Results of ESI Phase 1 in Africa


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This powerpoint was presented by WSP Consultant, Sophie Hickling,during AfricaSan 3 (Kigali, Rwanda - 2011) under the "Economics of Sanitation for Advocacy and Decision Making" session.

This session introduced the Economics of Sanitation Initiative (ESI) aims, rationale, and methods. A panel of experts from government, donors and other sector specialists in Africa commented on the use of ESI results for sanitation financing; the use of media to influence stakeholders; the mechanisms for adopting ESI results into government decision making; and critical assessment and proposed improvement to ESI methods.

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Results of ESI Phase 1 in Africa

  1. 1. Results of ESI Phase 1 in Africa<br />Sophie Hickling<br />Consultant<br />Water and Sanitation Program<br />
  2. 2. Countries included in the study<br />Benin <br />Burkina Faso<br />Congo, Dem Rep of<br />Ghana<br />Kenya<br />Madagascar<br />Mozambique<br />Niger<br />Nigeria<br />Rwanda<br />
  3. 3. Costs of poor sanitation included in the study<br />Mortality<br />Healthcare<br />Access<br />Productivity<br />
  4. 4. How these costs were derived<br />Desk study<br />Estimation<br />
  5. 5. Mortality costs are the largest national cost of poor sanitation <br />Example: <br />Burkina Faso loses US$ 136 million each year due to mortality<br />
  6. 6. Healthcarecosts resulting from poor sanitation are a heavy burden<br />Example:<br />Ghana spends US$ 54 million on health care each year <br />
  7. 7. Finding a private location to defecate leads to economic loses which affect women most<br />Example:<br />Niger loses US$ 23 million each year in access time<br />
  8. 8. Incapacity due to sickness and time accessing healthcare result in <br />lost productivity<br />Example:<br />Kenya loses US$ 2.7 million each year in productivity<br />
  9. 9. Costs associated with <br />open defecation are <br />greater than <br />fixed point sanitation<br />Example:<br />In Rwanda OD costs US$ 2 more per open defecator than either unimproved or shared latrines<br />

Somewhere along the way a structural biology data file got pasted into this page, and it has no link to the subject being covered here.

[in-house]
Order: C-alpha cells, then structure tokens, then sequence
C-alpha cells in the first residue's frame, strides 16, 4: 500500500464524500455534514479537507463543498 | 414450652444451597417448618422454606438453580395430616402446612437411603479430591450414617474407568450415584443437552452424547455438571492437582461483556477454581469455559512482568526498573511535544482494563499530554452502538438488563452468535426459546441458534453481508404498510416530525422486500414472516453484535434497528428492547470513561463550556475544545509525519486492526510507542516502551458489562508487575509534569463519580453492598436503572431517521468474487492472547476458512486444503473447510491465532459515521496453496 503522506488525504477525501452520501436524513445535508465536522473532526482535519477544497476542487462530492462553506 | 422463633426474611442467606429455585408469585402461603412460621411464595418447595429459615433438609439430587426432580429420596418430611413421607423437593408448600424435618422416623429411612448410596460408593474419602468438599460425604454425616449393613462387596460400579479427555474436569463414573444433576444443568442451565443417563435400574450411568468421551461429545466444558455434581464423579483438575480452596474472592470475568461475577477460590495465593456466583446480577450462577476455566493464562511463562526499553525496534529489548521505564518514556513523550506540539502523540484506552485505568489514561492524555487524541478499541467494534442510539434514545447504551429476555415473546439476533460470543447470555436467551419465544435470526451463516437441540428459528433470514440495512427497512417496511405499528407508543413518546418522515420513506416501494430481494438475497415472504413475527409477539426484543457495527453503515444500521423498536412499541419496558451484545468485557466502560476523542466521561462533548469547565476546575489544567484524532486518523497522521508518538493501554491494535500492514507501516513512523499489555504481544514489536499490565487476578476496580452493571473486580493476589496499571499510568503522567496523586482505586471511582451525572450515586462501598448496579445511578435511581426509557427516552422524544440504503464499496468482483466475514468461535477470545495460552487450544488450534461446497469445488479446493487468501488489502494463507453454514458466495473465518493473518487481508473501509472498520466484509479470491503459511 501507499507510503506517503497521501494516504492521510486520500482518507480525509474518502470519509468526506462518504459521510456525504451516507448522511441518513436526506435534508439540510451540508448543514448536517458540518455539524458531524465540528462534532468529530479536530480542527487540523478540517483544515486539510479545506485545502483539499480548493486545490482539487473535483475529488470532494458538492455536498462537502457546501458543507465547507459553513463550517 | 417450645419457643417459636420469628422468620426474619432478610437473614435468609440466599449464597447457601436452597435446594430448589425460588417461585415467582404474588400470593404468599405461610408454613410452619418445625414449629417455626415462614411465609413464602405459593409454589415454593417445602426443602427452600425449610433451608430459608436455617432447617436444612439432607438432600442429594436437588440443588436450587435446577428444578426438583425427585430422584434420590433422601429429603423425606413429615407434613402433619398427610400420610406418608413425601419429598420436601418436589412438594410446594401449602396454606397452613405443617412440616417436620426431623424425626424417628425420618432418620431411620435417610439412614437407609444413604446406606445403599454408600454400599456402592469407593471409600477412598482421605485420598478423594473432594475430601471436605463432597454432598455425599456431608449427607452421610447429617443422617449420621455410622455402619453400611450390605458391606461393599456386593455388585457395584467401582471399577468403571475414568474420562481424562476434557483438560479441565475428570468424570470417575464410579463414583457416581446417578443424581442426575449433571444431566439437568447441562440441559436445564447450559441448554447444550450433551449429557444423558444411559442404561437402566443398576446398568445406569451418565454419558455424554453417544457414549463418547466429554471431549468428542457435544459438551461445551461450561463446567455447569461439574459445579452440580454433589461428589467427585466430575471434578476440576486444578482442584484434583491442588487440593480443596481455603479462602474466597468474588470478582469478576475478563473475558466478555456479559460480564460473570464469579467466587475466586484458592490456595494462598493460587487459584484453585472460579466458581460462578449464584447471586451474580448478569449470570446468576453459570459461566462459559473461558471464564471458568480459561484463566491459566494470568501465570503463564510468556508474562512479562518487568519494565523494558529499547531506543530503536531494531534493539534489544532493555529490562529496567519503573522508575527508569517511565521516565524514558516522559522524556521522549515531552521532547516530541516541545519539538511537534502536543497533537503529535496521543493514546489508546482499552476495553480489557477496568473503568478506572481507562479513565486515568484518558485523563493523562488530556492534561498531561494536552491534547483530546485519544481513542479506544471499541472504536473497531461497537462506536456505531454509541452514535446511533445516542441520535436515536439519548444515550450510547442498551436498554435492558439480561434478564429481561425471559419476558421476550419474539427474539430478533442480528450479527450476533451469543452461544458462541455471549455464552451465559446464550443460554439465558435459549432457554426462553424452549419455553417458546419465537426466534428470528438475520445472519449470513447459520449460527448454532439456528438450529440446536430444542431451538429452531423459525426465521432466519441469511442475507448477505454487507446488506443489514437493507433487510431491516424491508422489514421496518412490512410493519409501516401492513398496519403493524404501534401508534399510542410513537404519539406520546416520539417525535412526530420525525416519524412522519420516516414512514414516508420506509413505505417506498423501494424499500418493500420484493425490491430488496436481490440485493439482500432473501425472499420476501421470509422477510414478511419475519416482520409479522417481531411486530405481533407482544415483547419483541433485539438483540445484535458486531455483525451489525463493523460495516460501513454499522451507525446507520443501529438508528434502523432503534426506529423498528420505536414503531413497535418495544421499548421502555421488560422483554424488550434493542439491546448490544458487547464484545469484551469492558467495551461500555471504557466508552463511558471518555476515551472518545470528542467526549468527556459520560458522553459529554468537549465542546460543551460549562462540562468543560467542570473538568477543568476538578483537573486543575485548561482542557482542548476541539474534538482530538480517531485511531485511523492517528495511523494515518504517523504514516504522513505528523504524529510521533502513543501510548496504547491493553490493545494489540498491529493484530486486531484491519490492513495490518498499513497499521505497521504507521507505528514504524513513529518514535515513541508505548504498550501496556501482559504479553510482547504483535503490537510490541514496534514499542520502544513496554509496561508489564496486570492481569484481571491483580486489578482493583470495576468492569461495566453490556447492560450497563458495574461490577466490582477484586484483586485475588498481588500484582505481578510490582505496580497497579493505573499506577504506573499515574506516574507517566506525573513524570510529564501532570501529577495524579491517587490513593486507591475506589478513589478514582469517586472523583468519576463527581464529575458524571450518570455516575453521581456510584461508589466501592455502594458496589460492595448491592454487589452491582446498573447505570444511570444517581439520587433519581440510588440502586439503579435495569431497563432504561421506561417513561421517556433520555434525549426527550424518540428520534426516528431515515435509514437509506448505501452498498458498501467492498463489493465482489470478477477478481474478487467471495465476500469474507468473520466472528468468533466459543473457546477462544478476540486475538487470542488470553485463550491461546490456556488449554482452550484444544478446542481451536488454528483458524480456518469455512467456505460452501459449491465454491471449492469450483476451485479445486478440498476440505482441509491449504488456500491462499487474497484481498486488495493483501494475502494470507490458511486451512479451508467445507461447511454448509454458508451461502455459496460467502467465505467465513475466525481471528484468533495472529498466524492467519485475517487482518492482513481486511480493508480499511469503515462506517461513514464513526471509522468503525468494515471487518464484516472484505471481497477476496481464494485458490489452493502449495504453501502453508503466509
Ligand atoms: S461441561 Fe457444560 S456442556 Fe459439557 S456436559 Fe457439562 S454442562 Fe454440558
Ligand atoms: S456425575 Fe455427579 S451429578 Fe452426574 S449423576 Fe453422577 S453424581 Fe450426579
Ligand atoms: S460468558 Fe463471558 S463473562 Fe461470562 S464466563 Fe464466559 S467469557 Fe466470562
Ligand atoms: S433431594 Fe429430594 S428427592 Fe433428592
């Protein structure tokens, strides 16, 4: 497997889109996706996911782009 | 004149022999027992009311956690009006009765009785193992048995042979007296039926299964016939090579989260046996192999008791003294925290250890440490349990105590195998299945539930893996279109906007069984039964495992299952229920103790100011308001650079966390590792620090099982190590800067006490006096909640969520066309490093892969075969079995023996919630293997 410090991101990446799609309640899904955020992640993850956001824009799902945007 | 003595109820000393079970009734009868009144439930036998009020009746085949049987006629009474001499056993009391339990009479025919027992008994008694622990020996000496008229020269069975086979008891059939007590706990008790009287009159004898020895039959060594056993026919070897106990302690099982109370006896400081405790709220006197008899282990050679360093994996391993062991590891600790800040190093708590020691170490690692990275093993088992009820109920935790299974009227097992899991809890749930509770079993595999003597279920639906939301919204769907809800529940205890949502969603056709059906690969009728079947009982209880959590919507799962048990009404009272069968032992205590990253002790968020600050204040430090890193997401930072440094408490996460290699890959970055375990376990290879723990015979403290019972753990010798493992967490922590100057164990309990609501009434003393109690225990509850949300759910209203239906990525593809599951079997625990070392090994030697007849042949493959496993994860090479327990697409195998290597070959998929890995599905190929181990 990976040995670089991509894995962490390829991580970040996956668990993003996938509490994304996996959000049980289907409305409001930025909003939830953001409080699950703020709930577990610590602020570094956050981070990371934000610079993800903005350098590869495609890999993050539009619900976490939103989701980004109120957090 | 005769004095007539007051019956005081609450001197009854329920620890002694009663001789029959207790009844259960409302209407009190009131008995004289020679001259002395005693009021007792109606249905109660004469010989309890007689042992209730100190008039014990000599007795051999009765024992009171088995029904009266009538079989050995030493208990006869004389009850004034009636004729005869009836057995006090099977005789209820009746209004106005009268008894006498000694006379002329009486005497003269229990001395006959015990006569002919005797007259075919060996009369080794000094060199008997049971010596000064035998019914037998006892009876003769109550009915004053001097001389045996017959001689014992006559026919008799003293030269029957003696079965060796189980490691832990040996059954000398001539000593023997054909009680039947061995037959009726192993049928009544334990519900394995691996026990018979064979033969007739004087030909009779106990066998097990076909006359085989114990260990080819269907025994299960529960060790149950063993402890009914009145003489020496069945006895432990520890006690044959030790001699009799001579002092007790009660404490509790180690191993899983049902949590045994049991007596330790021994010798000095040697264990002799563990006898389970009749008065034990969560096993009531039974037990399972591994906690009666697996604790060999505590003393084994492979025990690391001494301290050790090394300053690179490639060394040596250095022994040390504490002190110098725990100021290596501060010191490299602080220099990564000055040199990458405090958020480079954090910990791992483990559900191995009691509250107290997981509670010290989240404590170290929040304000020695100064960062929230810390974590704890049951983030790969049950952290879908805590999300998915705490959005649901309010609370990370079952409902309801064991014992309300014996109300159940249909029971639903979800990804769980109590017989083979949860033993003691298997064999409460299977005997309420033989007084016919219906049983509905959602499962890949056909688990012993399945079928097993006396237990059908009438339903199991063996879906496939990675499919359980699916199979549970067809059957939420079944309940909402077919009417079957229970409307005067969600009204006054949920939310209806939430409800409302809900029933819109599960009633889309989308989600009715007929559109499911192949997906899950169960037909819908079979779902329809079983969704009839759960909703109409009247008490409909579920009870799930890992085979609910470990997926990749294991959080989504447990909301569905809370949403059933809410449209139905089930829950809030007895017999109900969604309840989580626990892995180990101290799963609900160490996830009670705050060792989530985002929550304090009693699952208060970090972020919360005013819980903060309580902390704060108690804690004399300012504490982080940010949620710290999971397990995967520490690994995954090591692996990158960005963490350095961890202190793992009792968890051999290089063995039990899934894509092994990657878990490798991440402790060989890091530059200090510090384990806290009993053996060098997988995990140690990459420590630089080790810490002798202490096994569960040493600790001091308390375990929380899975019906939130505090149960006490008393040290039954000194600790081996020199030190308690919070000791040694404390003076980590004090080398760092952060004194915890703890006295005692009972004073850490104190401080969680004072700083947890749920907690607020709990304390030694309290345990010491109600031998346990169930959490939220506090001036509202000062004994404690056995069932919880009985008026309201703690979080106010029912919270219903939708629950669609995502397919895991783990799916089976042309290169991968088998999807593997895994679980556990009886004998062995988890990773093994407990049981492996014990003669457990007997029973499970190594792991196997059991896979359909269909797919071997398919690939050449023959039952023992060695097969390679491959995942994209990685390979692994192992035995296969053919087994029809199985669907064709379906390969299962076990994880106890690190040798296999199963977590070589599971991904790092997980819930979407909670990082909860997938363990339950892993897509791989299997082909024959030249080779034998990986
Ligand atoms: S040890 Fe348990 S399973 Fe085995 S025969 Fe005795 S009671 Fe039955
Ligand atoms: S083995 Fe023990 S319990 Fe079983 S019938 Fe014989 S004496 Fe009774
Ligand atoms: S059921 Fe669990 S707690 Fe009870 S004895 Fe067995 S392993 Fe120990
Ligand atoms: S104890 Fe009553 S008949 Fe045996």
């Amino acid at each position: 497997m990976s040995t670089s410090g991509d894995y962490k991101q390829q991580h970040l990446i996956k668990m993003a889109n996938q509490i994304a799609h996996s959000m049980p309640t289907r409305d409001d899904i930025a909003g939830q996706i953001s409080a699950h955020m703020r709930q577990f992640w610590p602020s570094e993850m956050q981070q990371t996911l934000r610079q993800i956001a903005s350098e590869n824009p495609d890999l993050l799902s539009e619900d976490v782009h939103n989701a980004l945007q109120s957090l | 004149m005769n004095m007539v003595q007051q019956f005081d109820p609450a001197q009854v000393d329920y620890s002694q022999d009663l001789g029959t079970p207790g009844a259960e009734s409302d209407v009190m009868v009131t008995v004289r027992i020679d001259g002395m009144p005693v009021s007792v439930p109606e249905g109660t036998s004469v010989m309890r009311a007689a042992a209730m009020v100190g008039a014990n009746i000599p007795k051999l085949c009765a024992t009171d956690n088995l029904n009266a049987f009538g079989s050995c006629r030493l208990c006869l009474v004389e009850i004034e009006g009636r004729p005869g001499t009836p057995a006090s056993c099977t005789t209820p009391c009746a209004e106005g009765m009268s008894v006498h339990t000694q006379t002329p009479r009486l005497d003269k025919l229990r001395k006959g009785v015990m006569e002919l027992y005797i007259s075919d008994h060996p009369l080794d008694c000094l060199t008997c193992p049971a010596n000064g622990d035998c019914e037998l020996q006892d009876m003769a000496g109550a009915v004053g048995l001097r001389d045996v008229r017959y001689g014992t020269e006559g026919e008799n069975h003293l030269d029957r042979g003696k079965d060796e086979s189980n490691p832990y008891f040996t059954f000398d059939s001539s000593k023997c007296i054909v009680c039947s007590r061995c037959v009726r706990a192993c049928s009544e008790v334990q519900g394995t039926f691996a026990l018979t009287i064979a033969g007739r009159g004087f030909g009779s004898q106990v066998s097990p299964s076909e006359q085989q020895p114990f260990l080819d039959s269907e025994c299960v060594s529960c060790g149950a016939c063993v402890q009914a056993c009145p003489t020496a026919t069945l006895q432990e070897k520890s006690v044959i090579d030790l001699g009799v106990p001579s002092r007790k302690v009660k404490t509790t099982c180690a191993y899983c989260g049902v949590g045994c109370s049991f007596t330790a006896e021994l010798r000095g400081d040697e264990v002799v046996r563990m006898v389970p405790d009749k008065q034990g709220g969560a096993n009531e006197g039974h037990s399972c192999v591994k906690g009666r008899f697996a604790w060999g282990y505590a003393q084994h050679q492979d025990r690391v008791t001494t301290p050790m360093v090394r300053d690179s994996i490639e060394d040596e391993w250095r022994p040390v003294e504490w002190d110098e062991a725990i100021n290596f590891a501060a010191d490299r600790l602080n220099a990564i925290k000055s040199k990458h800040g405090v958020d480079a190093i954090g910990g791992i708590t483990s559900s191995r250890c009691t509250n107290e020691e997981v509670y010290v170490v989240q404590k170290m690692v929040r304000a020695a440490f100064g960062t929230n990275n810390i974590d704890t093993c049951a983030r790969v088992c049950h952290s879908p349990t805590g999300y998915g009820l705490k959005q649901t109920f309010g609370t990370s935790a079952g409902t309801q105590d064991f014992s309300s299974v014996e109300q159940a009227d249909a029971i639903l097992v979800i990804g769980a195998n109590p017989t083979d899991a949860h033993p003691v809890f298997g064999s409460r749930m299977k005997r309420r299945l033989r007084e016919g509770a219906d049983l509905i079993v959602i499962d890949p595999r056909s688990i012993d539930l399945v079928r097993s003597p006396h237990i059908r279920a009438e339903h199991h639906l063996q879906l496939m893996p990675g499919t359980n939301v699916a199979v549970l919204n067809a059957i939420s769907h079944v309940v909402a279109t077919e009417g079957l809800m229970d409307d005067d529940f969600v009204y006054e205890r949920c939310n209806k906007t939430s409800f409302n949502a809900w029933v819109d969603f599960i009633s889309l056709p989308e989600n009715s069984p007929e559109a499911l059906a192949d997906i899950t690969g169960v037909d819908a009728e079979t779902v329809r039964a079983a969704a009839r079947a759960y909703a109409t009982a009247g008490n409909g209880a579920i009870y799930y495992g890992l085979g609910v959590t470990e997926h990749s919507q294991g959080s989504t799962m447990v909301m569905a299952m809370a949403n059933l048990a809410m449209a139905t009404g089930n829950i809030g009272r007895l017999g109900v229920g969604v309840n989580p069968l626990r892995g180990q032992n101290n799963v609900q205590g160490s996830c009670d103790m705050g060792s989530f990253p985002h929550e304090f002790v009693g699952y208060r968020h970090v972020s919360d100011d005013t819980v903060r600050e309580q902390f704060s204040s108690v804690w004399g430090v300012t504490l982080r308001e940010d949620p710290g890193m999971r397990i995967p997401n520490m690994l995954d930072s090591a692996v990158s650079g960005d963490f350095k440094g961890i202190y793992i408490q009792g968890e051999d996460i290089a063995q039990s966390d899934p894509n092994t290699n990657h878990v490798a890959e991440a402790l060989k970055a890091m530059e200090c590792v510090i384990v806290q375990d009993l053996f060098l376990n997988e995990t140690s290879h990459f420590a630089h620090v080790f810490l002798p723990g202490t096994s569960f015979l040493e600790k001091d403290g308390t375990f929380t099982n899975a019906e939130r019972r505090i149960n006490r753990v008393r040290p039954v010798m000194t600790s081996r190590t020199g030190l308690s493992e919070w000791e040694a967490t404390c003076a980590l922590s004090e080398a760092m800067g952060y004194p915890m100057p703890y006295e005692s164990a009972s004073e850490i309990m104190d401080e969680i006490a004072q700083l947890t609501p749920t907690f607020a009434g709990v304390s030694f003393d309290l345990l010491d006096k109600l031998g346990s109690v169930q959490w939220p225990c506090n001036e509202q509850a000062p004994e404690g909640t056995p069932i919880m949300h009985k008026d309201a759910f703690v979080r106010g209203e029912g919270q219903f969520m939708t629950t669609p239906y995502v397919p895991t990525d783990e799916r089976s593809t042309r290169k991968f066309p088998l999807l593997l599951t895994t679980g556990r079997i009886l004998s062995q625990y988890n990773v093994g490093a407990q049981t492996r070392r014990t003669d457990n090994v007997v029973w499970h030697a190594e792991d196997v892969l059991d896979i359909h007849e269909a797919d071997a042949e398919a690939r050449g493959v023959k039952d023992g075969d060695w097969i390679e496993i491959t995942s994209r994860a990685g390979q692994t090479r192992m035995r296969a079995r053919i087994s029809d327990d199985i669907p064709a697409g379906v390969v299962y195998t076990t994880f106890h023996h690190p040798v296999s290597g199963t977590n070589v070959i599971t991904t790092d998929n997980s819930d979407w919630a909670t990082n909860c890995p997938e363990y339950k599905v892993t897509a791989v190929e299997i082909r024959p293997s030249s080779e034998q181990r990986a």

10. 10. The economic burden of poor sanitation falls most heavily on the poorest<br />Example:<br />In Nigeria average cost of poor sanitation is almost 10% of average salary for the poorest.<br />
  11. 11. Other potentially significant costs<br />Epidemics: Annual additional cost of responding to cholera in Mozambique is est. US$ 5.1 million.<br />Funerals: Sanitation-related funerals costs in Burkina Faso is est. US$ 1.5 million per year<br />Water pollution: Poor sanitation affects drinking water sources increasing costs of treatment and supply<br />
  12. 12. Other potentially significant costs<br />Tourism: Based on existing travel and tourism contribution to GDP, by addressing poor sanitation in Ghana could gain est. US$ 8.5 milion each year.<br />Cognitive development: Long term economic losses: early childhood diarrhoeaunder nutrition reduced cognitive development. STH infection  impaired cognitive development.<br />Excreta re-use: Could bring potential economic benefit. <br />
  13. 13. Conclusions<br />Public financing of sanitation is a good investment and should be increased<br />Public sector investment in sanitation is an important tool in poverty alleviation<br />Public sector financing of sanitation strengthens other areas of the economy<br />